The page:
Why My School Doesn’t Matter

By February 5, 2018 No Comments

Don’t keep talking about diversity and inclusion and give priority to hiring people who went to the “right schools.” I got denied a position because I went to the “wrong school.”

I got my BA from Colegio Cesar Chavez, a non-traditional college at the time. It was sin fronteras- college without walls. My program was a mix of classroom and outside projects in community organizing, research and internship type of work. I was the only White non-LatinX student and had been recruited because they wanted to bring in different types of people.

Last year I applied to be on the faculty of an instructional organization to teach diversity and inclusion and women’s leadership. After several interviews, including a demonstration of my instructional expertise they told me how excited they were to have me join their organization.

They told me they just needed to check my college history. I graduated in 1978. I told them the school no longer existed in 2017, and that it had closed before the internet so they wouldn’t find my records but I had my diploma.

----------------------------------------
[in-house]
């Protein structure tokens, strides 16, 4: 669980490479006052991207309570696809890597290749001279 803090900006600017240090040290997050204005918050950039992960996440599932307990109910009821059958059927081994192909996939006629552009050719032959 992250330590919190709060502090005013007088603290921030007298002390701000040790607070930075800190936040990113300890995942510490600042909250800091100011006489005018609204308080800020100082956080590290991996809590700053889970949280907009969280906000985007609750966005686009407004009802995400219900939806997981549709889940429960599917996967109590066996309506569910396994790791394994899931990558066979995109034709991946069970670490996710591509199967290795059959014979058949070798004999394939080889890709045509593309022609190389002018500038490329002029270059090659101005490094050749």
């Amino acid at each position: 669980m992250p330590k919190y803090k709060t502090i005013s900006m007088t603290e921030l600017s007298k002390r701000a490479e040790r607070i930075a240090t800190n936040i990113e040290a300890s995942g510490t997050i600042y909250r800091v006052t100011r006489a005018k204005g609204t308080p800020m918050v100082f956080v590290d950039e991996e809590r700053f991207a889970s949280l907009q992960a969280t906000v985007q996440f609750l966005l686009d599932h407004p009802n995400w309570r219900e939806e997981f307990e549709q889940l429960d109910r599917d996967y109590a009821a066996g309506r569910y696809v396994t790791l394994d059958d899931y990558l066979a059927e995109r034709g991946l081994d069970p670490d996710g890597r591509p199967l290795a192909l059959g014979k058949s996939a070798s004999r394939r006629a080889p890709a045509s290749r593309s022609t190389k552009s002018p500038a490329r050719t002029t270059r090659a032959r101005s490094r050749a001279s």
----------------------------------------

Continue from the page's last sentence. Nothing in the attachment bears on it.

But because they couldn’t find my records from 40 years ago they rescinded the offer.

I’ve been consulting, facilitating and coaching diversity and inclusion, inclusive leadership, and culture change for over 20 years. In 2017, I was given the Global Diversity Leadership award by the World Human Resource Development Congress in Mumbai. Publications that include the Wall Street Journal, Fast Company, NY Times, Black MBA and others have featured my articles and advice, and I’ve written three books on diversity.

Insisting on the school records and not looking at my achievements and expertise demonstrates the need to stop that silly requirement. They gave up a chance to bring in someone who could have brought unbelievable value.

How many other people have been lost due to these type of decisions? I’m older and will keep going since it was just one job and I have my history of accomplishment. But I wonder how many talented young people just starting out will be told they didn’t go to the right schools, or didn’t have the right grades and be discouraged from trying. How many creative, brilliant people will be lost and never given a chance to show what they can do?

It’s time organizations realized the need to differentiate between traditions and requirements in hiring and looked at who can get the results the need.

If we want the best talent, if we want the most creative people and if we want to be inclusive we need to take a broader look at qualifications. I’m not saying don’t include schools, I’m saying don’t make it a reason to disqualify.

I just wrote a note to the CEO. We’ll see. What do you think